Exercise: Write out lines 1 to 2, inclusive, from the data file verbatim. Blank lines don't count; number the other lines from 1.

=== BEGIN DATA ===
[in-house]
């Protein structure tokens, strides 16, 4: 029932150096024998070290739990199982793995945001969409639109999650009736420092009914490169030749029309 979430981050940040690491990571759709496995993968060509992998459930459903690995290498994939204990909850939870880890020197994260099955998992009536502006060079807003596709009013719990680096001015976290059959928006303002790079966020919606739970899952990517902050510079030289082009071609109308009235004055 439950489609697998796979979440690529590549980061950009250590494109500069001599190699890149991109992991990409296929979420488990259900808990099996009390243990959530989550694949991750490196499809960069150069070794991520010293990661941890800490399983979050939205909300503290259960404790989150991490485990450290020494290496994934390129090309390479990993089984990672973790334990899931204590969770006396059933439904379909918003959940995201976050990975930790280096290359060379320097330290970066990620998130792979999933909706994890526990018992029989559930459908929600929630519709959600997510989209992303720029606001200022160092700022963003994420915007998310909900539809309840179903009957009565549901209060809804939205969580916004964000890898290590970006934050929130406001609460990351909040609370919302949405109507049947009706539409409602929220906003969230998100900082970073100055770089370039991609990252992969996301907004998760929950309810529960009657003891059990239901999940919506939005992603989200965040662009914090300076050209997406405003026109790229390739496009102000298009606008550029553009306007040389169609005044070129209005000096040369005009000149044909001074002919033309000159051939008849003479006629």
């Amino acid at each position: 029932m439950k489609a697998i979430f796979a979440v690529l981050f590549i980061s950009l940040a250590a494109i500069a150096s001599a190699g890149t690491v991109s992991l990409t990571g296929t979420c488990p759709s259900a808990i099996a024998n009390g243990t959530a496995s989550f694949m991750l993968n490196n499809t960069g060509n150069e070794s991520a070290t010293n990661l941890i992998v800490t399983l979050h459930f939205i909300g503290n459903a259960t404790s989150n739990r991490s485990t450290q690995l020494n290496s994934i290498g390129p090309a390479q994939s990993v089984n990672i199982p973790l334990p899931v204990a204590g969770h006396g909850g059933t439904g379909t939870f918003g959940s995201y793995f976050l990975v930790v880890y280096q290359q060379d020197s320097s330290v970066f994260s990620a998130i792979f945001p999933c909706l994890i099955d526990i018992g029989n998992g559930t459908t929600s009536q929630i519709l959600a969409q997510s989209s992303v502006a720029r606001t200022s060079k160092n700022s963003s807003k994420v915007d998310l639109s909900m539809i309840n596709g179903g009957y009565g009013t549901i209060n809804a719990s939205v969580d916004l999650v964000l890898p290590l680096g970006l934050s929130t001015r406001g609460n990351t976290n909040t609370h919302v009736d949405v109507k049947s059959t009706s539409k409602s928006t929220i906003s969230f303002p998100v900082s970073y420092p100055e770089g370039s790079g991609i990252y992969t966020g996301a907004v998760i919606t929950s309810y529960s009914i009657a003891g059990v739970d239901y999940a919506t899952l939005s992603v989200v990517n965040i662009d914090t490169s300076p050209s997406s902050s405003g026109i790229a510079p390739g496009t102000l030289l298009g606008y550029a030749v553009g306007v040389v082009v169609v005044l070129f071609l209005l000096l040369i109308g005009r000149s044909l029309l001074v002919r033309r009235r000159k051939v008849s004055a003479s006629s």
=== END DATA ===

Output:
[in-house]
């Protein structure tokens, strides 16, 4: 029932150096024998070290739990199982793995945001969409639109999650009736420092009914490169030749029309 979430981050940040690491990571759709496995993968060509992998459930459903690995290498994939204990909850939870880890020197994260099955998992009536502006060079807003596709009013719990680096001015976290059959928006303002790079966020919606739970899952990517902050510079030289082009071609109308009235004055 439950489609697998796979979440690529590549980061950009250590494109500069001599190699890149991109992991990409296929979420488990259900808990099996009390243990959530989550694949991750490196499809960069150069070794991520010293990661941890800490399983979050939205909300503290259960404790989150991490485990450290020494290496994934390129090309390479990993089984990672973790334990899931204590969770006396059933439904379909918003959940995201976050990975930790280096290359060379320097330290970066990620998130792979999933909706994890526990018992029989559930459908929600929630519709959600997510989209992303720029606001200022160092700022963003994420915007998310909900539809309840179903009957009565549901209060809804939205969580916004964000890898290590970006934050929130406001609460990351909040609370919302949405109507049947009706539409409602929220906003969230998100900082970073100055770089370039991609990252992969996301907004998760929950309810529960009657003891059990239901999940919506939005992603989200965040662009914090300076050209997406405003026109790229390739496009102000298009606008550029553009306007040389169609005044070129209005000096040369005009000149044909001074002919033309000159051939008849003479006629």